I walked through the Fairy Dell to the sound of the Blackbird rustling about among the fallen leaves, searching for breakfast!
It wasn’t just the mountains that had disappeared, this morning, into the mist, but most of the land as well.
My garden had vanished this morning!
It’s strange because the air was so still and the bird calls seemed to echo in the mist.
I hope it’s like this at Samhain…so many preparations are under way, especially gathering in the apples and preparing them for the freezer.
Despite the warm and sunny days, nights are cold and lots of little creatures are seeking hibernation spots…
I have to keep the windows closed at night for fear of having to share this cottage with too many visitors!
Working in the gardens today. The evening has arrived. It’s hot and still and sweat appears effortlessly. To chill out I decided to just ramble around the gardens here at Bealtaine, mug of coffee in one hand, camera in the other.
These are some of the poppies grown from seed this year…all are different shades of pink and red and white and, I hope, perennial.
I have often thought that what we need more than any religion in the world today is a spiritual order that will teach a sense of belonging to Earth and communion with Nature. I say this because working on this land over the past seven years has brought a sense of spirituality into my life that was never before experienced. This spirituality is creation centred and allows me to see the Divine in so much of Nature that it sometimes takes my breath away.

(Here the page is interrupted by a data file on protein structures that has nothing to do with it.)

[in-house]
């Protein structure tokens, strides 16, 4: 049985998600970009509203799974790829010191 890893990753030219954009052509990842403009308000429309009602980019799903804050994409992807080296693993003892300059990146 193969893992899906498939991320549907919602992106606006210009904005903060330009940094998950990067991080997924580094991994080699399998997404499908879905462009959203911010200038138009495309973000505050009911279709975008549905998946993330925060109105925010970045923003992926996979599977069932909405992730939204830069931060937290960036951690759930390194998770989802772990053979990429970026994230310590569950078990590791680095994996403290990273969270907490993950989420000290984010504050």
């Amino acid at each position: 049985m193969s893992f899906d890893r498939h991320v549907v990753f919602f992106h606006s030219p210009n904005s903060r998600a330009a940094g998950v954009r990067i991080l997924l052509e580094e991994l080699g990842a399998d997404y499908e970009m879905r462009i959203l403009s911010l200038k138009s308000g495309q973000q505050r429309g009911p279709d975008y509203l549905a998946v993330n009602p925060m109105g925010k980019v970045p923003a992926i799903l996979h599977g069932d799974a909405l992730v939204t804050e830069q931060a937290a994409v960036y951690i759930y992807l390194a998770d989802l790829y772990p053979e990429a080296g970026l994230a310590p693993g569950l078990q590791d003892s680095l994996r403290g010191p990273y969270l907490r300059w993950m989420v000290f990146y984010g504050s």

Even though all our institutions and governments are in debt, it isn’t money that we lack in our lives today…it is that spiritual awakening we most need and it is that which will change our lives and our communities.
Over recent decades we have been exposed to great materialism, yet drug and alcohol abuse increases daily. Here in Ireland, a study out just today, has put Irish motorists at the very top of European drivers surveyed for drug and alcohol abuse. Even here, in this green island paradise, there is a deep disconnect!
Growth on all of the trees planted here has been amazing this year. As I walked through the land I stopped often to look at trees that I had simply forgotten I had planted…they now towered above my head and appeared to look down at me. I almost felt like an intruder!
Through a glass darkly…April Fool in the garden, reflection from a mirror.
Today is the first of April and the radio is talking about economic growth, again, and will continue to do ad infinatum…the only growth worth talking about is what happens here, on earth, on terra firma and there is so much growth it can be difficult keeeping up with it. The government’s economic growth for Ireland is only to pay back ginormous debts to Europe! Growth here, at Bealtaine is about food, fuel, wildlife, love and happiness…permaculture paradise.
No money…but, no poverty…I look around me at abundance, on this, the first day of April.
Flower buds on the redcurrant promises an abundance of fruit, which in turn promises an abundance of wine and puddings and jam and jelly and…no money, but no poverty!
Fruit trees and bushes, interspersed in hedges promise abundance, fruit for chutney, freezing, fruit butter, pies, cordials…no money, but no poverty…abundance!
No need to buy peanuts for the birds at Bealtaine…no money for peanuts, but, abundance of food to sustain a wide and varied bird population. Spindle in the foreground…